There is no question that domestic violence directed against women is a serious problem. Former U.S. Surgeon General Dr. C. Everett Koop has called it women’s number-one health problem. The statistics reported in the popular press are staggering: Nearly one third of women in hospital emergency departments are there due to domestic violence, three out of four female homicide victims are killed by their husbands or lovers, and 6 million women are victims of abuse by people they know each year (Journal of the American Medical Association June, 1992).
Let us begin by first defining what abuse is: abuse is the use or threat to use physical, sexual, or verbal behavior to coerce the partner to do something one wants; to degrade or humiliate; to gain or maintain a sense of power or control; to act out ones anger inappropriately. Abusive behaviors may include subtle or covert harm as well as life threatening acts of violence. Yet, it seems to be that violence against an intimate partner does not seem to be as serious as other crimes. We know this, because less than half of our states view marital rape as a crime (History of Governor’ Commission on Domestic Violence, 2001). The Governor’s Commission on Domestic Violence was established by the Weld/Cellucci administration in April 1992, shortly after domestic violence was declared a public health emergency in the Commonwealth of Massachusetts. The Governor’s Commission on Domestic Violence leads the nation in its comprehensive and innovative approach to addressing the crime of domestic violence. Some of its many accomplishments include:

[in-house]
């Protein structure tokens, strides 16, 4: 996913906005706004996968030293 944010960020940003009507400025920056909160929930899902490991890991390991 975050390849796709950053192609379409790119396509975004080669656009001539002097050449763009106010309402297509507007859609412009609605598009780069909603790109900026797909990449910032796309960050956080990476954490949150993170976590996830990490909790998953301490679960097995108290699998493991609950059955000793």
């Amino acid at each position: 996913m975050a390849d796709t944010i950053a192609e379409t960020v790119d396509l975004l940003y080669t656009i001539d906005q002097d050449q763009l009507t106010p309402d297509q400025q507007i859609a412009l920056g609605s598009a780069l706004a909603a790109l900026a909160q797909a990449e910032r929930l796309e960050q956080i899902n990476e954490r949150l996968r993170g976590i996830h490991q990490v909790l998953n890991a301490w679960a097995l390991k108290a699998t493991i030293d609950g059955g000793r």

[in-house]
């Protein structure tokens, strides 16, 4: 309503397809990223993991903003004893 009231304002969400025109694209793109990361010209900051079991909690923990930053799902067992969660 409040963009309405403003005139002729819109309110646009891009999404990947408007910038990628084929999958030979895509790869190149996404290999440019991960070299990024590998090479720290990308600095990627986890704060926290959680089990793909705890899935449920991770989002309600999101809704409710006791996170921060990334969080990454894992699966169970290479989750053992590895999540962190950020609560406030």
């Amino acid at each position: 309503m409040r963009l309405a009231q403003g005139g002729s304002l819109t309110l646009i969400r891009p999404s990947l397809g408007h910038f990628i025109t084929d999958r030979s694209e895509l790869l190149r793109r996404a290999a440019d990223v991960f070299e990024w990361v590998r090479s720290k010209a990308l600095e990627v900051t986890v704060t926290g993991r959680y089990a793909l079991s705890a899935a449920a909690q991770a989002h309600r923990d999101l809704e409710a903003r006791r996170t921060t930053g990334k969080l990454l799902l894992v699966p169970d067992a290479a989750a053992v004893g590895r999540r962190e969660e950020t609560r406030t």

· State funding for domestic violence prevention and intervention initiatives including: resources for district attorney’s offices, battered women’s programs and emergency shelters, legal services, school based teen dating violence programs, certified batters intervention programs, and judicial training. For FY01, state funding totaled over $23.4 million dollars.
· The publication of the Annual Prevention and Intervention Plan (House 1 budget) detailing domestic violence initiatives.
· The support of progressive domestic violence legislation including Chapter 209A, stalking law, firearms legislation, and uniform enforcement of out of state restraining orders.
· The first state wide Domestic Violence Law Enforcement Guidelines.
· The publication of...
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... get the help they need. We are only failing our communities and ourselves by looking away from this social problem and leaving it to the family’s alone to solve for themselves.
The violence will not simply stop, and it will not get better. Once it starts, it will happen more often and it will get progressively worse. No matter how much a battered woman loves her partner, she should know that she is in real danger. She has to ensure her own safety. Battered women’s centers, crisis intervention services, and family crisis centers have names like Counsel for Abused Families, Coalition Against Domestic Violence, Crisis Intervention Service, or Family Help Place. Family crisis centers provide hotlines that are open twenty-four hours a day, seven days a week. If she cannot find a crisis center, she can call the police, sheriff, district attorneys, public library, or Salvation Army. The Salvation Army has kind and caring people who will help her without regard to her color, religion, or ethnic background. They can put her in touch with the people who can give her exactly the help she needs. A battered women must not stop until she finds that help. Her life depends on it!
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